One way to judge might be to consider which casebooks played a mjor role in getting their particular subject widely adopted as a class in American law schools. Among the top contenders might be: Ernst Freund, Cases on Administrative Law (1911); and Richard W. Jennings & Harold Marsh, Securities Regulation: Cases and Materials (1963).
Ranking even higher, I would suggest, would be a casebook that not only get the subject into the law schools, but plays an important role in creating new lawyers who will, during their careers, significantly change the existing law on the subject. On the real-world influence scale, can anything top Ruth Bader Ginsburg, Herma Hill Kay & Kenneth M. Davidson, Text, Cases, and Materials on Sex-Based Discrimination (1974)?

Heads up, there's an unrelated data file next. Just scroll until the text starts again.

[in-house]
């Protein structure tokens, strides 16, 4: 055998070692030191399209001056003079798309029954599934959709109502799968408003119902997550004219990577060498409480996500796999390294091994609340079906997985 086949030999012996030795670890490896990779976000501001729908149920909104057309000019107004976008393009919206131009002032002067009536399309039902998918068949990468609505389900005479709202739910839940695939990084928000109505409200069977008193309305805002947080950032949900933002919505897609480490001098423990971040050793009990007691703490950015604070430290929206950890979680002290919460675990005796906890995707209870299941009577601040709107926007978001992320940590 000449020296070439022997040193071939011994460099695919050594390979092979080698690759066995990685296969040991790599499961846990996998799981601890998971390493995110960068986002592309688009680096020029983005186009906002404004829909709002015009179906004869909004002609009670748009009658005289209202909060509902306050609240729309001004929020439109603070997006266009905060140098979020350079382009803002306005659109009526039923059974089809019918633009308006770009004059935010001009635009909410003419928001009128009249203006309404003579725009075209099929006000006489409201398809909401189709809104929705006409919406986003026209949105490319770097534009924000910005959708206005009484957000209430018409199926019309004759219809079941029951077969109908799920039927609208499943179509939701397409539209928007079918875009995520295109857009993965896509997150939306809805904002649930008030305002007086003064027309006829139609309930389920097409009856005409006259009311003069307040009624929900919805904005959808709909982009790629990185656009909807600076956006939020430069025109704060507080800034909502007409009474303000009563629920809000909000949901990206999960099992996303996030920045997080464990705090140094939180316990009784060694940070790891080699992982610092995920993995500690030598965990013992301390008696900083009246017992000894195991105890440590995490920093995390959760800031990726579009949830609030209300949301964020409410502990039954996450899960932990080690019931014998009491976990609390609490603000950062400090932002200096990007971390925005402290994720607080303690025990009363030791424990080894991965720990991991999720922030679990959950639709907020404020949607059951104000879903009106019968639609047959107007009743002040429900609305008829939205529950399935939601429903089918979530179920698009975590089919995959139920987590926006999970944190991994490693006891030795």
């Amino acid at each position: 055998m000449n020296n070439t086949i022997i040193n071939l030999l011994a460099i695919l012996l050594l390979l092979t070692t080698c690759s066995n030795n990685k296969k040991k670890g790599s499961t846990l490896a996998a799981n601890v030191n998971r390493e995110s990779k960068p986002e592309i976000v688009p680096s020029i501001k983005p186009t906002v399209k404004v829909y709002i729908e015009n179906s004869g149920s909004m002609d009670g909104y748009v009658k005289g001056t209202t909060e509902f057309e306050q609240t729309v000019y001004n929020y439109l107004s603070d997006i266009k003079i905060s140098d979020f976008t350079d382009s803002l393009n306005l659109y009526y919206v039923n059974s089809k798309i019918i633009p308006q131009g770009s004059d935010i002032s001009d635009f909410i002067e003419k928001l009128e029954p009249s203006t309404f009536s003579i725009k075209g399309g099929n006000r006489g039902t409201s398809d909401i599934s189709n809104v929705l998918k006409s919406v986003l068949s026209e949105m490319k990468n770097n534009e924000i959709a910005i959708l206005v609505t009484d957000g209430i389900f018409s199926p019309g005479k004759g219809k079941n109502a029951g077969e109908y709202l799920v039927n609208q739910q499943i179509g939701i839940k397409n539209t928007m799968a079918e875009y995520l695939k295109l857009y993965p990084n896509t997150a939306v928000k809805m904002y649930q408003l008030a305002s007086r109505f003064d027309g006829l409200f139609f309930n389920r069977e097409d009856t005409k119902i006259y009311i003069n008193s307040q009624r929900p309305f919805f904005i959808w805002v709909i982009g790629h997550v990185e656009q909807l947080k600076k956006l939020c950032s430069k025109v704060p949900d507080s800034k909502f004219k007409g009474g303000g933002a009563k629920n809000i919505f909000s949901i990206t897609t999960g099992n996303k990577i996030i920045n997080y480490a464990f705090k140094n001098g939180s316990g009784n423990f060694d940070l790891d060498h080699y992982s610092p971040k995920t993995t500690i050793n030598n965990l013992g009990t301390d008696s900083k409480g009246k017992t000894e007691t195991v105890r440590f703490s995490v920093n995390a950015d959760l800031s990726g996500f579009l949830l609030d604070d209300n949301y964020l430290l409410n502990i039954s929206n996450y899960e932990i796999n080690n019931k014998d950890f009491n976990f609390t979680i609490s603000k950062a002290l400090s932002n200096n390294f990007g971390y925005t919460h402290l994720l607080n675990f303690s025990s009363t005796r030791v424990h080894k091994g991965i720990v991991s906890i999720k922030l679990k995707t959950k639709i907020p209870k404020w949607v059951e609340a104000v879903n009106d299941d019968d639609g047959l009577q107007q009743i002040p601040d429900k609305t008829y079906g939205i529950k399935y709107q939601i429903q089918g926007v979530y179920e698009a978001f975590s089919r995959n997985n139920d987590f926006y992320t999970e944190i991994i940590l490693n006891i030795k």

Commenters, what do you think should make the honor roll of most influential casebooks of all time?